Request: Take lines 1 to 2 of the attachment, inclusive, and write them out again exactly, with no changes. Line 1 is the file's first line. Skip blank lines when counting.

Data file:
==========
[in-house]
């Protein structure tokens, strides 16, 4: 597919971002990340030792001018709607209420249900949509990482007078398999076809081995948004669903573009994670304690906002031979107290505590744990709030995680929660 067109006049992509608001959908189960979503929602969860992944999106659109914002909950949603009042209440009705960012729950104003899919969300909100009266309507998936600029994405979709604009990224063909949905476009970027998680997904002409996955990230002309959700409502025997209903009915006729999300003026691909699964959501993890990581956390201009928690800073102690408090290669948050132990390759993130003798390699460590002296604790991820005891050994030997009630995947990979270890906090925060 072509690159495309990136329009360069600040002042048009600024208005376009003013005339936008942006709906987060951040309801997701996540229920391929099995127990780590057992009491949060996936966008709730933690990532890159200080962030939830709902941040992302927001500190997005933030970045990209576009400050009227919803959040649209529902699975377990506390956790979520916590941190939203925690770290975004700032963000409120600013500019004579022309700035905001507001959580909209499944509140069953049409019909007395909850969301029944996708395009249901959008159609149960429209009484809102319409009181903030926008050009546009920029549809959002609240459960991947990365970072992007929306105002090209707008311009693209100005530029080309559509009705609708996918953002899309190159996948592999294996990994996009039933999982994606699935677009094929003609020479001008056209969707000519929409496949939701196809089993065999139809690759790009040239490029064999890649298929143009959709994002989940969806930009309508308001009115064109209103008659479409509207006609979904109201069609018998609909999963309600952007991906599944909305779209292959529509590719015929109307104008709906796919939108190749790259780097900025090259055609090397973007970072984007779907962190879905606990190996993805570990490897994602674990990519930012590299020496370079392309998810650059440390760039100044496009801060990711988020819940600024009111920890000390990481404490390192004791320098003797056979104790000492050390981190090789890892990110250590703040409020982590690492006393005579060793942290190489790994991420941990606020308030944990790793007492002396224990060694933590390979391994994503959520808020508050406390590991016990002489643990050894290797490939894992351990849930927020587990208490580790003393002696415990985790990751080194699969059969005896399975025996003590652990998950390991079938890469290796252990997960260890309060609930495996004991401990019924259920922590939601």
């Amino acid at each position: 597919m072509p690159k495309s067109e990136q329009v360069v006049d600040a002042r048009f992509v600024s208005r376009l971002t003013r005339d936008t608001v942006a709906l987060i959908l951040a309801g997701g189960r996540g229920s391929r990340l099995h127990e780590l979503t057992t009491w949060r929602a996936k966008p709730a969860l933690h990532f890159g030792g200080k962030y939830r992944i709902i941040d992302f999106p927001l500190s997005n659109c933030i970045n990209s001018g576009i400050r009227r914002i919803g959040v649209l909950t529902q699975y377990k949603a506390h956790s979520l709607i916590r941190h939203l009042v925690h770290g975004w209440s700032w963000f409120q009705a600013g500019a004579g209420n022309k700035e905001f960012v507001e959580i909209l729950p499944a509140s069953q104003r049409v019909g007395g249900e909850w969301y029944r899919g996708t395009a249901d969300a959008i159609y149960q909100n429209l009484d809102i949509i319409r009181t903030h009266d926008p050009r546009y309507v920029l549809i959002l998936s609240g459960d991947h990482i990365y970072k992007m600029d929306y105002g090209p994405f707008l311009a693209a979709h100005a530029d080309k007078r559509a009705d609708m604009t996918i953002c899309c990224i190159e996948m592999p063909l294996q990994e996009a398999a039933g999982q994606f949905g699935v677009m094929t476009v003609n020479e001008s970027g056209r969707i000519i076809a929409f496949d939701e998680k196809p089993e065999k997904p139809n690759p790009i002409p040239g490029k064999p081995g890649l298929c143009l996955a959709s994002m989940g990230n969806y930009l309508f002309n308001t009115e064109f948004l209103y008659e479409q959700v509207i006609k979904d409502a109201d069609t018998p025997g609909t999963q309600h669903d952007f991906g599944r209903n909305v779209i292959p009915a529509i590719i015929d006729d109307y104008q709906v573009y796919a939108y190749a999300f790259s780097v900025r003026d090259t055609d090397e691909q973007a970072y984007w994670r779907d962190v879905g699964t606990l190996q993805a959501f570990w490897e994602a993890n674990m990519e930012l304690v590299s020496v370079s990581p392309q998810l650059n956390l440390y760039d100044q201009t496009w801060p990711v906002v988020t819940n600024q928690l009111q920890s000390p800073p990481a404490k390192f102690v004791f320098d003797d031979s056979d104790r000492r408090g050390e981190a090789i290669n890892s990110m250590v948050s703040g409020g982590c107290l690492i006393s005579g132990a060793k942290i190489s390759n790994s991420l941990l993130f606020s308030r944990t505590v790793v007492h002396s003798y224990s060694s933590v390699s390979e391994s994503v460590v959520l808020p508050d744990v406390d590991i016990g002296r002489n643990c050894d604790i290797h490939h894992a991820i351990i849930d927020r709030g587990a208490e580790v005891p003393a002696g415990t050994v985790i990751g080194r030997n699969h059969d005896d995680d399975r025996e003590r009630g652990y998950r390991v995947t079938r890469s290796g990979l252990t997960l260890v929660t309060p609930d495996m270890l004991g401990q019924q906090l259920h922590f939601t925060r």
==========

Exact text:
[in-house]
């Protein structure tokens, strides 16, 4: 597919971002990340030792001018709607209420249900949509990482007078398999076809081995948004669903573009994670304690906002031979107290505590744990709030995680929660 067109006049992509608001959908189960979503929602969860992944999106659109914002909950949603009042209440009705960012729950104003899919969300909100009266309507998936600029994405979709604009990224063909949905476009970027998680997904002409996955990230002309959700409502025997209903009915006729999300003026691909699964959501993890990581956390201009928690800073102690408090290669948050132990390759993130003798390699460590002296604790991820005891050994030997009630995947990979270890906090925060 072509690159495309990136329009360069600040002042048009600024208005376009003013005339936008942006709906987060951040309801997701996540229920391929099995127990780590057992009491949060996936966008709730933690990532890159200080962030939830709902941040992302927001500190997005933030970045990209576009400050009227919803959040649209529902699975377990506390956790979520916590941190939203925690770290975004700032963000409120600013500019004579022309700035905001507001959580909209499944509140069953049409019909007395909850969301029944996708395009249901959008159609149960429209009484809102319409009181903030926008050009546009920029549809959002609240459960991947990365970072992007929306105002090209707008311009693209100005530029080309559509009705609708996918953002899309190159996948592999294996990994996009039933999982994606699935677009094929003609020479001008056209969707000519929409496949939701196809089993065999139809690759790009040239490029064999890649298929143009959709994002989940969806930009309508308001009115064109209103008659479409509207006609979904109201069609018998609909999963309600952007991906599944909305779209292959529509590719015929109307104008709906796919939108190749790259780097900025090259055609090397973007970072984007779907962190879905606990190996993805570990490897994602674990990519930012590299020496370079392309998810650059440390760039100044496009801060990711988020819940600024009111920890000390990481404490390192004791320098003797056979104790000492050390981190090789890892990110250590703040409020982590690492006393005579060793942290190489790994991420941990606020308030944990790793007492002396224990060694933590390979391994994503959520808020508050406390590991016990002489643990050894290797490939894992351990849930927020587990208490580790003393002696415990985790990751080194699969059969005896399975025996003590652990998950390991079938890469290796252990997960260890309060609930495996004991401990019924259920922590939601």